by Amanda Kwan
September 24, 2009
Hamid Hosseini is at the back of his store. A row of intricately woven Persian carpets is hanging neatly on horizontal poles running the length of one wall, while stacks of smaller rugs are piled in the middle, forming a fabric maze leading to his desk. He leans back in his ergonomic office chair and glances at the front door.
A variety of street noises can be heard through the open door: the whizzing of a passing bus, the muffled chatter of patrons eating lunch on the outdoor patio at the French bistro next door, the light patter of feet as pedestrians walk along Yonge Street.
Some may assume that Hosseini’s business – Royalty Persian Rugs – is located on one of Toronto’s busy downtown streets. But his store is actually located in Richmond Hill, just north of Major Mackenzie Drive East.
According to the 2006 Census, the Greater Toronto Area is home to 57,000 Iranians – one of the largest expatriate-Iranian communities in the world. An increasing number have chosen to make their home in Richmond Hill. The town’s Iranian population has grown from 5,275 in 2001 to 11,830 in 2006, and data from the Richmond Hill website lists Farsi as the town’s third most spoken language behind English and Chinese.
Hosseini has operated his shop in Richmond Hill for 10 years. After the Iraq-Kuwait war broke out, and fearing for his family’s safety, he decided to relocate permanently to Canada.
“We never go back to our country [Iran] to live in. ….Because of this, I chose Canada,” he said.
Hosseini and his wife chose Richmond Hill because they felt the area was safe and conducive to raising a family – with schools, amenities, and their jobs located close to each other.
“I [didn’t] move to Richmond Hill for the Iranian community,” he said. “I moved here because I like the area…My idea is family. But it is good for us to have the Iranian community.”
Officials from the Richmond Hill Economic Development Program say the town does not keep statistics on businesses based on ethnicity. But the Iranian community’s presence in the downtown region of Richmond Hill is visible from the street.
A substantial number of Iranian businesses, stores, and restaurants, easily distinguishable by the Farsi signs posted on their windows, dot Yonge St. Just past the Presbyterian church is Borna’s Beauty Salon. Walk north about 10 metres and you’ll come across Banoo and Hatam, two fast-food restaurants selling Persian cuisine. Royalty Persian Rugs is just down the road, along with its competitor in the rug retail industry, Persian Prestige. Finally, at the end of the block is Pars Medical Pharmacy.
An April report by the Federation of Canadian Municipalities shows that recent immigrants to Toronto are bypassing the downtown core and choosing to settle in 905 suburban communities.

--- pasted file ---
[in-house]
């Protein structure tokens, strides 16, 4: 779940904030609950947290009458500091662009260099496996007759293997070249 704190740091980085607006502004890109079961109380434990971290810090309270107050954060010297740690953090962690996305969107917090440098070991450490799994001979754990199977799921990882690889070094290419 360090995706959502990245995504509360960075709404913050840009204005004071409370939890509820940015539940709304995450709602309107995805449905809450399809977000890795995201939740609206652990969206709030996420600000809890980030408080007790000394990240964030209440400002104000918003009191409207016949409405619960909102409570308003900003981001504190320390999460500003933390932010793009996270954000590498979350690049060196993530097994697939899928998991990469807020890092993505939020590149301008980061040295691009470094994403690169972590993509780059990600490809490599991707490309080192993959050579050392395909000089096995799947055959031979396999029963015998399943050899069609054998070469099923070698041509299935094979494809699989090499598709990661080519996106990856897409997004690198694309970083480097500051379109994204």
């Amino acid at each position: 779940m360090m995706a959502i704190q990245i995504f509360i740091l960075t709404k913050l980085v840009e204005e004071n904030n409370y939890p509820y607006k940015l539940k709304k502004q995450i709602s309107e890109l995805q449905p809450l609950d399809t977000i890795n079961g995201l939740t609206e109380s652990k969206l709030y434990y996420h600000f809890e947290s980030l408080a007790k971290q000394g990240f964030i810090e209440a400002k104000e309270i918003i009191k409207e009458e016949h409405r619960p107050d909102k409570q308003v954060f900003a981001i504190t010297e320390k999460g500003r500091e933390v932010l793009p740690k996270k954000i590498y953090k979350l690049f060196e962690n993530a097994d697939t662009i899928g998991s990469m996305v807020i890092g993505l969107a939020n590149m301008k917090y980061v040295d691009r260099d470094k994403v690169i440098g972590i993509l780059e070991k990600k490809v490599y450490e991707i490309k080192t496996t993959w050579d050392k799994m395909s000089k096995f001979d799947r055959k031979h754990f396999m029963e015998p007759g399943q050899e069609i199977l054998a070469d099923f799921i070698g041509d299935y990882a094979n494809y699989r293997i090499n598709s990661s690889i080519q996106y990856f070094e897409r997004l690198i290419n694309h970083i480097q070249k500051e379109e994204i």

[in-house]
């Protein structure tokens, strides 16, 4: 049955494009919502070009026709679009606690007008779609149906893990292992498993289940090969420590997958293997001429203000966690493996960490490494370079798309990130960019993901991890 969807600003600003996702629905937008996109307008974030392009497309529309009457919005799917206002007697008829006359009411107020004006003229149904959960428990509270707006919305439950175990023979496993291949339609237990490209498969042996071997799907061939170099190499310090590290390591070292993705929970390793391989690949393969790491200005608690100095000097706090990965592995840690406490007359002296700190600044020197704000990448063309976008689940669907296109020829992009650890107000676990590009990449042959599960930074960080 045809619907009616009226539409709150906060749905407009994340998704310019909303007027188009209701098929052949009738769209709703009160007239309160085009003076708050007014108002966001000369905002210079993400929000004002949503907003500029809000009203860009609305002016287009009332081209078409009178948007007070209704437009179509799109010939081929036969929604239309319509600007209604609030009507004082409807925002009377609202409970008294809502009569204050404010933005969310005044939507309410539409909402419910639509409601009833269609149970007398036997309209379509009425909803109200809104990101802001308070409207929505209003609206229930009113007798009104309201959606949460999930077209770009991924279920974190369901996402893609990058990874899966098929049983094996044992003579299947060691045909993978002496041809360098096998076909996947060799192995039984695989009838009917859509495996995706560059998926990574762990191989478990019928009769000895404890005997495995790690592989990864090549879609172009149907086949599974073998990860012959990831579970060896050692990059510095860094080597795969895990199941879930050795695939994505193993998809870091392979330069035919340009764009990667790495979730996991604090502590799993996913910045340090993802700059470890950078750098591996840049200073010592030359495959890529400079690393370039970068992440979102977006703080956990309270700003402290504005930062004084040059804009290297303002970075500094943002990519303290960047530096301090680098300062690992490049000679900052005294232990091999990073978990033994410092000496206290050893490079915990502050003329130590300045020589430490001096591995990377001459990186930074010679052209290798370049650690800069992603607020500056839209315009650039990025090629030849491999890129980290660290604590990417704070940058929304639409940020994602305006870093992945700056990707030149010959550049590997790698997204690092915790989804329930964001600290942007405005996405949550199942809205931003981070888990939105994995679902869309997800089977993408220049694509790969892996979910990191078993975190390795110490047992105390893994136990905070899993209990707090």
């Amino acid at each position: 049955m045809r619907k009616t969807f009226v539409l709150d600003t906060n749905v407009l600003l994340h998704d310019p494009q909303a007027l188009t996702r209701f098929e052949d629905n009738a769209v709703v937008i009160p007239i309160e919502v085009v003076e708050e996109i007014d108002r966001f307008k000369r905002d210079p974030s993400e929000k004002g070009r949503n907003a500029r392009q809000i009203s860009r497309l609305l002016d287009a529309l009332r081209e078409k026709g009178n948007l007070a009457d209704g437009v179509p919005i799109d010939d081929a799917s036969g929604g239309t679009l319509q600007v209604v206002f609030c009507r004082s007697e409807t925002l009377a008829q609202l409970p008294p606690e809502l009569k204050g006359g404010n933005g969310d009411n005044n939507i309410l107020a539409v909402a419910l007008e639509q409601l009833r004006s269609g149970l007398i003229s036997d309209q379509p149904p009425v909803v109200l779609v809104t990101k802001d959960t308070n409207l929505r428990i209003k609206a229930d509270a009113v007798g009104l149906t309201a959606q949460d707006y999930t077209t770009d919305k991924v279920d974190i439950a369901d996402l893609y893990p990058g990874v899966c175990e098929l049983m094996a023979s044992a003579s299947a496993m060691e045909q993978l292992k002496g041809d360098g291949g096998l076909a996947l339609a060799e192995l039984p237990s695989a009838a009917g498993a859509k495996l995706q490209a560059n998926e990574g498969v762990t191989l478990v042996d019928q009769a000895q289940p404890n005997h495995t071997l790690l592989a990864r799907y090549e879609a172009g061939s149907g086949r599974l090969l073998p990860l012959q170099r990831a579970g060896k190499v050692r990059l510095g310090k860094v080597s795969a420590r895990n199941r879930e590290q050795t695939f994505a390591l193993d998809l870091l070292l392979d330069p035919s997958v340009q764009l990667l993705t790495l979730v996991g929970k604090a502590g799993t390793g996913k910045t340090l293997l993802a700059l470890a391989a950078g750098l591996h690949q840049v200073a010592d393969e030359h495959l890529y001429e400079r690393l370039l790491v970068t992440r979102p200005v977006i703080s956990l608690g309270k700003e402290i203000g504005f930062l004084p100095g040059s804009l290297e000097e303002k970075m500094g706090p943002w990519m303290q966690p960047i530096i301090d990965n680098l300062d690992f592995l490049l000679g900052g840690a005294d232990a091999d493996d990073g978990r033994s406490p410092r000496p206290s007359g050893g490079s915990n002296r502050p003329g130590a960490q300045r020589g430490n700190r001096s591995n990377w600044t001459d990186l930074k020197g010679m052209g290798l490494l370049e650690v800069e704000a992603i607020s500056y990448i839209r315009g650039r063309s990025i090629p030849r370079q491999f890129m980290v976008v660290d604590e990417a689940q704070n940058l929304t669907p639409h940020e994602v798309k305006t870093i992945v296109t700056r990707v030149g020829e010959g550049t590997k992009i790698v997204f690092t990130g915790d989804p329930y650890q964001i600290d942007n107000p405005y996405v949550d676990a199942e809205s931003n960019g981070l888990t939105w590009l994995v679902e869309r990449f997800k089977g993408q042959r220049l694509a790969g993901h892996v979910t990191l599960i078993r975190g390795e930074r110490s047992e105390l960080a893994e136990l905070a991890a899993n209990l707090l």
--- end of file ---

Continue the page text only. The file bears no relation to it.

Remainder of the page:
The suburbanization of immigration settlement is a trend that Ian Chodikoff, architect and editor of Canadian Architect Magazine, has kept a close eye on. In 2008, he curated an exhibition called “Fringe Benefits: the Cosmopolitan Dynamics of a Multicultural City”, which explored how immigrants in the suburbs were shaping the built environment of their communities.
The suburbs are more affordable than the downtown core, where space is at a premium, Chodikoff explained. “This allows different economic realities to exist,” he said, in which people with different income levels can live in the same neighbourhood. “This may not happen downtown.”
Towns like Markham, Brampton, and Mississauga with substantial ethnic communities are often labeled, sometimes pejoratively, as ethnic enclaves. But Chodikoff said these “enclaves” should be re-branded to focus less on ethnicity, and more as areas where global business is concentrated.
“Ethnic communities have fostered intellectual capital. They have as much of a global reach as the CEO of a bank does,” he said.
But resentment may arise when a new community begins to change the physical character of a neighourhood. Markham, for example, has seen several Asian-oriented malls created over the past decade, the most famous being Pacific Mall. While these commercial centres have been successful, they have also faced opposition from some residents who feel that Markham’s Chinese population has too much influence over the town’s development.
But Chodikoff sees Pacific Mall as a successful project, describing the place as a mini node for people in the area.
“It [Pacific Mall] continues to evolve. Urban space is a reiterative process. It’s not static. If you look at the built environment in the suburbs, the stores might look crude but they’re evolutionary.”
The influence of immigrant communities is visible beyond the changing physical environment of a town or city. The Richmond Hill Public Library has three shelves of books in Farsi. One aisle is devoted to Chinese materials, reflecting the larger Chinese population in Richmond Hill. Urdu, Punjabi, Russian, Hindi, and French are other language books available at the library.
Hosseini says he is happy living in Richmond Hill, but his strong ties to his native land prevent him from fully embracing Toronto as his home.
“Maybe for my children…is yes…But still for me, my home is my home: Iran. But I appreciate Canada, the government. They give it to us the chance to come here, to stay here.”